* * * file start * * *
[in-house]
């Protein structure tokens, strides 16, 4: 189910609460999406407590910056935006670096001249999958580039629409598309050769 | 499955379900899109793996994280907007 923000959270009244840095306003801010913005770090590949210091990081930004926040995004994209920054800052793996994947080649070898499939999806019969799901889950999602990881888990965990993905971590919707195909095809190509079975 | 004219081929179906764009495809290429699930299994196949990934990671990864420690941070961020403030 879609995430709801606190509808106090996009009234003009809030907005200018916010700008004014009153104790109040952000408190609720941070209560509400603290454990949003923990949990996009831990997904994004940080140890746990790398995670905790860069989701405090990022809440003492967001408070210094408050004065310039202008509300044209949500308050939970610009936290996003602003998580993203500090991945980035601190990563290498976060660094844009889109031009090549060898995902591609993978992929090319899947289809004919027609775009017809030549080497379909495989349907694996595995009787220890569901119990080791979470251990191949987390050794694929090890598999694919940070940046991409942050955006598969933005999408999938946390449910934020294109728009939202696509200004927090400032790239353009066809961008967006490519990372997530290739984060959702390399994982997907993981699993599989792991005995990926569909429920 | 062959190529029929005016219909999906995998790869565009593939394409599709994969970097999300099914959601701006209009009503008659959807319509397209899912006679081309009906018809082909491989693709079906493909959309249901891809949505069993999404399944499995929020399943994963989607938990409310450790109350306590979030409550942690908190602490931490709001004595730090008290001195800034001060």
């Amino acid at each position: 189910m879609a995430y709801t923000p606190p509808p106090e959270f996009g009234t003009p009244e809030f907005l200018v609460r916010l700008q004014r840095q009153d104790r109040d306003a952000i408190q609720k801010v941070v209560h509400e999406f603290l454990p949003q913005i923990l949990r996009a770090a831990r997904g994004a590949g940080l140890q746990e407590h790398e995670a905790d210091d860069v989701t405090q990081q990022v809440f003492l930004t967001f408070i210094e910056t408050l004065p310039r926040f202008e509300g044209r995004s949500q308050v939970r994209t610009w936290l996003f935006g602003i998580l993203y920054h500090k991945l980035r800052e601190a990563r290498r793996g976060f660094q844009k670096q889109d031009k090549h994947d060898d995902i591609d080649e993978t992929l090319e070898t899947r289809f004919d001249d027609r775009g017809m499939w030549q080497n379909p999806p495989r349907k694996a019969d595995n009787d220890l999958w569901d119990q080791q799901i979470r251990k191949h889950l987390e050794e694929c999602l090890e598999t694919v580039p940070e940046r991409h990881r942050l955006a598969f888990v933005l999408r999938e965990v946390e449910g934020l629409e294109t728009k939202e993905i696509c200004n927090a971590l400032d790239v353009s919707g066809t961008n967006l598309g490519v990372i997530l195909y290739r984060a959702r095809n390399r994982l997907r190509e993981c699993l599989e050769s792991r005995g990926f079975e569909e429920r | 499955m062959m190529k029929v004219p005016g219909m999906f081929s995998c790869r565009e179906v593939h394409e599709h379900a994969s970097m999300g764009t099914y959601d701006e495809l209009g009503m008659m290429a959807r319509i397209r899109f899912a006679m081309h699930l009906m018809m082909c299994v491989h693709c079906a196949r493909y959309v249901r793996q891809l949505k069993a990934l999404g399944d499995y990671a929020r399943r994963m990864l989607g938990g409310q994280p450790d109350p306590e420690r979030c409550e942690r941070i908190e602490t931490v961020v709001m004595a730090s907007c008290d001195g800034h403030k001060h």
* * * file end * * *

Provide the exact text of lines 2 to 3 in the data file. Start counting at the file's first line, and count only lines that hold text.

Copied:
């Protein structure tokens, strides 16, 4: 189910609460999406407590910056935006670096001249999958580039629409598309050769 | 499955379900899109793996994280907007 923000959270009244840095306003801010913005770090590949210091990081930004926040995004994209920054800052793996994947080649070898499939999806019969799901889950999602990881888990965990993905971590919707195909095809190509079975 | 004219081929179906764009495809290429699930299994196949990934990671990864420690941070961020403030 879609995430709801606190509808106090996009009234003009809030907005200018916010700008004014009153104790109040952000408190609720941070209560509400603290454990949003923990949990996009831990997904994004940080140890746990790398995670905790860069989701405090990022809440003492967001408070210094408050004065310039202008509300044209949500308050939970610009936290996003602003998580993203500090991945980035601190990563290498976060660094844009889109031009090549060898995902591609993978992929090319899947289809004919027609775009017809030549080497379909495989349907694996595995009787220890569901119990080791979470251990191949987390050794694929090890598999694919940070940046991409942050955006598969933005999408999938946390449910934020294109728009939202696509200004927090400032790239353009066809961008967006490519990372997530290739984060959702390399994982997907993981699993599989792991005995990926569909429920 | 062959190529029929005016219909999906995998790869565009593939394409599709994969970097999300099914959601701006209009009503008659959807319509397209899912006679081309009906018809082909491989693709079906493909959309249901891809949505069993999404399944499995929020399943994963989607938990409310450790109350306590979030409550942690908190602490931490709001004595730090008290001195800034001060």
């Amino acid at each position: 189910m879609a995430y709801t923000p606190p509808p106090e959270f996009g009234t003009p009244e809030f907005l200018v609460r916010l700008q004014r840095q009153d104790r109040d306003a952000i408190q609720k801010v941070v209560h509400e999406f603290l454990p949003q913005i923990l949990r996009a770090a831990r997904g994004a590949g940080l140890q746990e407590h790398e995670a905790d210091d860069v989701t405090q990081q990022v809440f003492l930004t967001f408070i210094e910056t408050l004065p310039r926040f202008e509300g044209r995004s949500q308050v939970r994209t610009w936290l996003f935006g602003i998580l993203y920054h500090k991945l980035r800052e601190a990563r290498r793996g976060f660094q844009k670096q889109d031009k090549h994947d060898d995902i591609d080649e993978t992929l090319e070898t899947r289809f004919d001249d027609r775009g017809m499939w030549q080497n379909p999806p495989r349907k694996a019969d595995n009787d220890l999958w569901d119990q080791q799901i979470r251990k191949h889950l987390e050794e694929c999602l090890e598999t694919v580039p940070e940046r991409h990881r942050l955006a598969f888990v933005l999408r999938e965990v946390e449910g934020l629409e294109t728009k939202e993905i696509c200004n927090a971590l400032d790239v353009s919707g066809t961008n967006l598309g490519v990372i997530l195909y290739r984060a959702r095809n390399r994982l997907r190509e993981c699993l599989e050769s792991r005995g990926f079975e569909e429920r | 499955m062959m190529k029929v004219p005016g219909m999906f081929s995998c790869r565009e179906v593939h394409e599709h379900a994969s970097m999300g764009t099914y959601d701006e495809l209009g009503m008659m290429a959807r319509i397209r899109f899912a006679m081309h699930l009906m018809m082909c299994v491989h693709c079906a196949r493909y959309v249901r793996q891809l949505k069993a990934l999404g399944d499995y990671a929020r399943r994963m990864l989607g938990g409310q994280p450790d109350p306590e420690r979030c409550e942690r941070i908190e602490t931490v961020v709001m004595a730090s907007c008290d001195g800034h403030k001060h």